CHAT useless final -e (was: CHAT behove etc)
|From:||R A Brown <ray@...>|
|Date:||Sunday, March 12, 2006, 20:31|
Nik Taylor wrote:
> Sally Caves wrote:
>> And look how successful that reform was. No, really, it's worth
>> asking why these reforms were rejected. Noah Webster seems to have
>> been more successful with his dictionary of American English than
>> Sprague. Probably *because* he wrote a dictionary.
> It's questionable how "successful" he was, considering that spellings
> like "color" and "center" were already in use before Webster came along.
> Whereas, his truely innovative spellings, like "groop" and "frend" and
> "giv", to name a few, were completely ignored. It seems that, at most,
> people simply used his dictionary selectively to justify the spellings
> they were already using, giving them a dignity as "American spellings"
> instead of simply "common errors"
Yep - I did a bit of research after I wrote my earlier email. I was sure
Sprague was not alone in dropping these final Es when they served no
purpose. I found that Noah Webster did exactly the same in his
dictionary! So the reason why Merkans didn't adopt things like "genitiv"
has nothing to with Webster's not doing that.
I can well believe that spellings like "color" were about before
Webster; as I wrote, the change from the Norman French -our to the
original Latin -or had also started this side of the Pond. We now, for
example, _all_ write 'terror' and 'horror'. But for some reason Brits
stopped the process. Likewise with -re --> -er; for example the
etymological spelling would give "entre", but both sides of the Pond we
all write 'enter'.
Just a reply to one or two points in Sally's mail:
> Individuals who write pamphlets don't usually get the results they want. It has to be
> set up by influential committees, like the 18th century prescriptive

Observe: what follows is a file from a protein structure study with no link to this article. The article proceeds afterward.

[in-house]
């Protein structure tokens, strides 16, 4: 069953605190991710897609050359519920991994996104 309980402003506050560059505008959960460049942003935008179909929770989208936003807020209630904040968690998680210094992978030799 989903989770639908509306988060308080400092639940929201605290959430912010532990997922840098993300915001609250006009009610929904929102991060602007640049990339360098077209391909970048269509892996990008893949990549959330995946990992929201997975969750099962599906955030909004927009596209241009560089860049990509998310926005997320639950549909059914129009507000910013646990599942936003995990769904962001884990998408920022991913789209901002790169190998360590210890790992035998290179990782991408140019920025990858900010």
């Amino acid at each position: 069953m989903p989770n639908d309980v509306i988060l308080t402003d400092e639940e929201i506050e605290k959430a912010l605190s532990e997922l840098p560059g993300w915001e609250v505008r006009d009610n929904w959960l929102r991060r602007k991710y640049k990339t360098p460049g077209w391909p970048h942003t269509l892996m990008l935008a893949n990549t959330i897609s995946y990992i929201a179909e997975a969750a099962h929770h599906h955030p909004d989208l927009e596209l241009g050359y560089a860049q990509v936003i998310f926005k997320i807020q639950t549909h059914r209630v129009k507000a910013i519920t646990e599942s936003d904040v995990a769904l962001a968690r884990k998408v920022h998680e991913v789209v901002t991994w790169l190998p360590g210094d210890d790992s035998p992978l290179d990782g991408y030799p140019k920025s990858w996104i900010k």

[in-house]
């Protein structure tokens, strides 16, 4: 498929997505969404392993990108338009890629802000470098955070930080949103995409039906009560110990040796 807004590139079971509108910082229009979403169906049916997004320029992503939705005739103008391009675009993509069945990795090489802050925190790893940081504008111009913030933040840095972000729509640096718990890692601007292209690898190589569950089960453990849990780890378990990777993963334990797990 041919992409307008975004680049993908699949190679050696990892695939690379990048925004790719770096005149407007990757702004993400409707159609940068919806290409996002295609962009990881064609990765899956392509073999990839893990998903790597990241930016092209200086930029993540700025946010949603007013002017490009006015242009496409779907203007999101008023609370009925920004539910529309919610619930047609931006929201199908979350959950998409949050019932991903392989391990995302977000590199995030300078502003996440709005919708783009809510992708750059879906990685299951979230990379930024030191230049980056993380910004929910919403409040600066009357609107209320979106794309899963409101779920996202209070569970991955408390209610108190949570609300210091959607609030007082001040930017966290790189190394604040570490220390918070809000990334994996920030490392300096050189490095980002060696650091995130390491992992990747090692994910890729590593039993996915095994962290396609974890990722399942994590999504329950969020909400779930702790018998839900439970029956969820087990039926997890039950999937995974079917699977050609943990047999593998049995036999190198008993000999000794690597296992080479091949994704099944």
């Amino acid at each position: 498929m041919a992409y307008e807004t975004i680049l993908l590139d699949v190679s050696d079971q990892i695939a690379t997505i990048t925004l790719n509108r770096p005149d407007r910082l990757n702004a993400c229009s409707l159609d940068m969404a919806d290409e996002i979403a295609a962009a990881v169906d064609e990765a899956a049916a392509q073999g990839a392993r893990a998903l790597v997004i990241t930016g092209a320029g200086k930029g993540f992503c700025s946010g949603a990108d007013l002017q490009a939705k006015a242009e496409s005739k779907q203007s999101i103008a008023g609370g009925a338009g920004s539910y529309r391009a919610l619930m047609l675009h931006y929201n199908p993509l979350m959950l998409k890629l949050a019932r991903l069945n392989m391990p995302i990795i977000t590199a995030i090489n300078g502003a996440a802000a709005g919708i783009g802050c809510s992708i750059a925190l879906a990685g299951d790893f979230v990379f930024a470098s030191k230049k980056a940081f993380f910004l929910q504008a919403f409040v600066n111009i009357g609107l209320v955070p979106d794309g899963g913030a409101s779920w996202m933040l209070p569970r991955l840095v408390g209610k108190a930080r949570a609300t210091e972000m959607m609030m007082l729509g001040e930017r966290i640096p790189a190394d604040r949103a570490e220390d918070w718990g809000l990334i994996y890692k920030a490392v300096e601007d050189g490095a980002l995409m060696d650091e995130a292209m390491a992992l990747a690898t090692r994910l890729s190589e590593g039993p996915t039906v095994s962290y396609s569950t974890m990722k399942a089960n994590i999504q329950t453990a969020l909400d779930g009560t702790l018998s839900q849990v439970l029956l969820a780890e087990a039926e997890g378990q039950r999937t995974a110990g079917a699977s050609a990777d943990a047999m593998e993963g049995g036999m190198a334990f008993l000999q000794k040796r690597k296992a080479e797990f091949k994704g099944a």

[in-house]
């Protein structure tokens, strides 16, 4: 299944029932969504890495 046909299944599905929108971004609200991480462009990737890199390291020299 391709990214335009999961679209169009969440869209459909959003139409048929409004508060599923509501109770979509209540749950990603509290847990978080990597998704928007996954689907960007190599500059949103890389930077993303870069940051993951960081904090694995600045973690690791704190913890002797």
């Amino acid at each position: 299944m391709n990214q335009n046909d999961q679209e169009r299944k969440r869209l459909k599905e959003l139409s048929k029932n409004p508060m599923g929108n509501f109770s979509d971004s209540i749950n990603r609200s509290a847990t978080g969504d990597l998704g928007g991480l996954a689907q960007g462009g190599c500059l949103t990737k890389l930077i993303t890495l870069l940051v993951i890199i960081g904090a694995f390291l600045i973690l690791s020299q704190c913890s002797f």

> grammarians and lexicographers, or those who publish widely disseminated
Sprague's work was rather more than a pamphlet; it seems he also had the
support of both the American Philological Association and the London
Philological Society, which I guess had some influence. Also I have
since discovered that Webster himself seems to have endorsed this reform
in his dictionary.
> Exactly. Also, what came first? jail or gaol?
Unquestionably "gaol" came first, from Old French _gaole_. But the
common spelling on both sides of the Pond is now 'jail' - and a good
thing too IMO.
> Being an American educator, I am attuned to the voice of America and its middle
> class resistance to changes in language.
Alas, I guess you're right. 'Twould seem there is in its own way at
least as much conservatism in the American bourgeoisie over such matters
as there is in the British. It is interesting that you blame us Brits
for the sensible 'catalog', 'dialog' etc., whereas we blame you for the
self-same things! 'twould seem the bourgeoisie of each country blames
t'other one for spellings they find objectionable - sad.
Sally Caves wrote:
> ----- Original Message ----- From: "R A Brown" <ray@...>
>> Exactly. Although way back in PIE times the 'proto-subjunctiv' did
>> have an irrealis usage
> Okay, Ray, perfect!
Thank you :)
I was not trying to make a point, but just adopted what seems to me an
eminently sensible reform that was being pushed in the late 19th century
and IMO ought to be revived.
> If you keep this up, people like Mark and myself
> will eventually copy you, and write "subjunctiv."
> What other more
> visible listservs are you on? How many other fellow writers write it
> this way? In the meantime, we should consider taking the "e"s off of
> "claus," "serv" (as it is used in daily speech)
I think there are problems with the monosyllabic words. I notice that
neither Sprague nor AFAIK Webster used spellings like 'hav'. If the
final -e is dropped off "come" and "some", for example, we are left with
"com" & "som" which are just as unphonetic. Write 'some' as "sum" is
awkward in that we associate both _meaning_ and sound with these short
words. But I'm happy to drop it after final -v :)
> and maybe even "subordinat."
Absolutely! I am not sure whether Webster did that or not; I have a
feeling he did not. Maybe the ending was still pronounced /ejt/ in his
day. But Webster did give 'definit' & 'definitly' in his dictionary.
>"Language" and "usage", though, need it, in order to get
> the palatal "g." Similarly with "Romance."
Yes, altho as both you and I know, the Welsh sensibly write _garej_, I
don't think our fellow countrymen on either side of the Pond would be
keen on 'languej' and 'usej' (Why not?)
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